‘American Factory’ directors on capturing what ‘globalization looks like on a human scale’

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The two filmmakers profiled in this excellent article actually reside in Yellow Springs, Ohio, the home of longtime AAPN member Jeannamarie Cox. If you have not seen this movie, it is absolutely amazing. I write this as someone from Ohio who worked his way through college by having a factory job every summer……..Mike

‘American Factory’ directors on capturing what ‘globalization looks like on a human scale’
Fortune: January 29, 2020

It feels a bit surreal at first, but there it is, happening on-screen: The Chinese president of a Chinese-owned factory is coaching a roomful of Chinese workers on how to increase the productivity of their American coworkers, whom they work together with in Dayton.

“You need some skills to handle Americans,” says Fuyao Glass America president Jeff Daochuan Liu. “There’s a culture in the U.S. where children are showered with encouragement. So everyone who grows up in the U.S. is overconfident. Americans love being flattered to death.”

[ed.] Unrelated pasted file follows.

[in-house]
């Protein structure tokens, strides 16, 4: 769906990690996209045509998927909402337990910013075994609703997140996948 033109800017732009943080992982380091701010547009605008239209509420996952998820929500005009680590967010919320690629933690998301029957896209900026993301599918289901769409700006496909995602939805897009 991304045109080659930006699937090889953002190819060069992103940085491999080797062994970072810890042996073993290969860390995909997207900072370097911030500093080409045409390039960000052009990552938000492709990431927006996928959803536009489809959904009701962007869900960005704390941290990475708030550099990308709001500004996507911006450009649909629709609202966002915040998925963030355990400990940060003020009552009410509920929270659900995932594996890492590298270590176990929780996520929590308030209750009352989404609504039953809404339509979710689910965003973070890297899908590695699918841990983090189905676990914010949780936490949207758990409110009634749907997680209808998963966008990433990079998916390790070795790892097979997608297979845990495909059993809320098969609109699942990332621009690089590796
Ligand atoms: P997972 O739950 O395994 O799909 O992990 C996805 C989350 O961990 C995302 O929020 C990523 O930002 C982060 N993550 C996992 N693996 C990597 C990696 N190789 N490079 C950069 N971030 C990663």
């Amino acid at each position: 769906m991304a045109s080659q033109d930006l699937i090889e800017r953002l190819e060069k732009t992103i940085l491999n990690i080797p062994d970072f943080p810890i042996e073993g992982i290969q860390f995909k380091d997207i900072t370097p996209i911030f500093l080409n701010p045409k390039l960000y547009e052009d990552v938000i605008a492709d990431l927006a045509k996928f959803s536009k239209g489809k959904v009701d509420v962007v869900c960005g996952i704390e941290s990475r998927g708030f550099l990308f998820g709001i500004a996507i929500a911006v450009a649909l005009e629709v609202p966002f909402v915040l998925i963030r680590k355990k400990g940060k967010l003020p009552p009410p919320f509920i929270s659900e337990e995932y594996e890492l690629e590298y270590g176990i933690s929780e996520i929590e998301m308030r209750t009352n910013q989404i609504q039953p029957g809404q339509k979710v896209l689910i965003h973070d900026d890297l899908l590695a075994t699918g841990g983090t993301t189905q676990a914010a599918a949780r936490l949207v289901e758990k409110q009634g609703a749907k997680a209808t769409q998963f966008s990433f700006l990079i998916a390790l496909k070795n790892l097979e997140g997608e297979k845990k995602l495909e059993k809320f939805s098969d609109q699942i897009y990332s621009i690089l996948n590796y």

This scene is at the heart of the conflict in American Factory—the first Netflix offering from Barack and Michelle Obama’s production company, Higher Ground—which has earned an Academy Award nomination for Best Documentary Feature.

In 2015, Chinese billionaire Cao Dewang reopened a shuttered General Motors plant that previously served as the lifeblood of the Dayton community. While locals who lost their GM jobs were initially enthusiastic about the opportunity to return to work, the film goes on to detail the challenges of two very different cultures and approaches to labor coming together. American Factory spans nearly three years and utilizes a fly-on-the-wall approach to documentary filmmaking. Beyond the cultural themes explored, the film poses even larger questions about the future of work as we speed toward an increasingly globalized world. Read More